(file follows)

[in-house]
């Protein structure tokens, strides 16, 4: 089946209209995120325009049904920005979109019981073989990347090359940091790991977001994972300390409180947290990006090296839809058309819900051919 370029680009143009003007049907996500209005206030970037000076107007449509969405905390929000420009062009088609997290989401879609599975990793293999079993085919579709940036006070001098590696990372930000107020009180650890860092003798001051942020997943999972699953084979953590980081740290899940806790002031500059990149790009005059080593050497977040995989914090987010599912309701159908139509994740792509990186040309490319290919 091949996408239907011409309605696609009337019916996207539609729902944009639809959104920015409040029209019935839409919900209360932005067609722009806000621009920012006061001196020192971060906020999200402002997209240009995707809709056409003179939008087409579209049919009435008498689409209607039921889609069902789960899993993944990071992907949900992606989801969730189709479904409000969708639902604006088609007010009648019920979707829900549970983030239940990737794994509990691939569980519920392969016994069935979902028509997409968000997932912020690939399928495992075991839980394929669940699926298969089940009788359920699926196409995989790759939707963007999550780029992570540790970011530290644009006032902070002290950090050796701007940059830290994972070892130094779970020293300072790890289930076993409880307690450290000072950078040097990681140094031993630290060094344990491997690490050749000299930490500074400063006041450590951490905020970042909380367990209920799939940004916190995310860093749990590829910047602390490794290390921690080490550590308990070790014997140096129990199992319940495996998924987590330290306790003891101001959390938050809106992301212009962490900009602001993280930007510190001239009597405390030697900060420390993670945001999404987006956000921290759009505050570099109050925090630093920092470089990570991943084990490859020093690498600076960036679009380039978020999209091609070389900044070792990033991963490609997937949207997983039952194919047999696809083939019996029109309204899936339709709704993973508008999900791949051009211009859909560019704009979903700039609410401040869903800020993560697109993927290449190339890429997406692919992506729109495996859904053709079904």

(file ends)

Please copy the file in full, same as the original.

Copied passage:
[in-house]
């Protein structure tokens, strides 16, 4: 089946209209995120325009049904920005979109019981073989990347090359940091790991977001994972300390409180947290990006090296839809058309819900051919 370029680009143009003007049907996500209005206030970037000076107007449509969405905390929000420009062009088609997290989401879609599975990793293999079993085919579709940036006070001098590696990372930000107020009180650890860092003798001051942020997943999972699953084979953590980081740290899940806790002031500059990149790009005059080593050497977040995989914090987010599912309701159908139509994740792509990186040309490319290919 091949996408239907011409309605696609009337019916996207539609729902944009639809959104920015409040029209019935839409919900209360932005067609722009806000621009920012006061001196020192971060906020999200402002997209240009995707809709056409003179939008087409579209049919009435008498689409209607039921889609069902789960899993993944990071992907949900992606989801969730189709479904409000969708639902604006088609007010009648019920979707829900549970983030239940990737794994509990691939569980519920392969016994069935979902028509997409968000997932912020690939399928495992075991839980394929669940699926298969089940009788359920699926196409995989790759939707963007999550780029992570540790970011530290644009006032902070002290950090050796701007940059830290994972070892130094779970020293300072790890289930076993409880307690450290000072950078040097990681140094031993630290060094344990491997690490050749000299930490500074400063006041450590951490905020970042909380367990209920799939940004916190995310860093749990590829910047602390490794290390921690080490550590308990070790014997140096129990199992319940495996998924987590330290306790003891101001959390938050809106992301212009962490900009602001993280930007510190001239009597405390030697900060420390993670945001999404987006956000921290759009505050570099109050925090630093920092470089990570991943084990490859020093690498600076960036679009380039978020999209091609070389900044070792990033991963490609997937949207997983039952194919047999696809083939019996029109309204899936339709709704993973508008999900791949051009211009859909560019704009979903700039609410401040869903800020993560697109993927290449190339890429997406692919992506729109495996859904053709079904």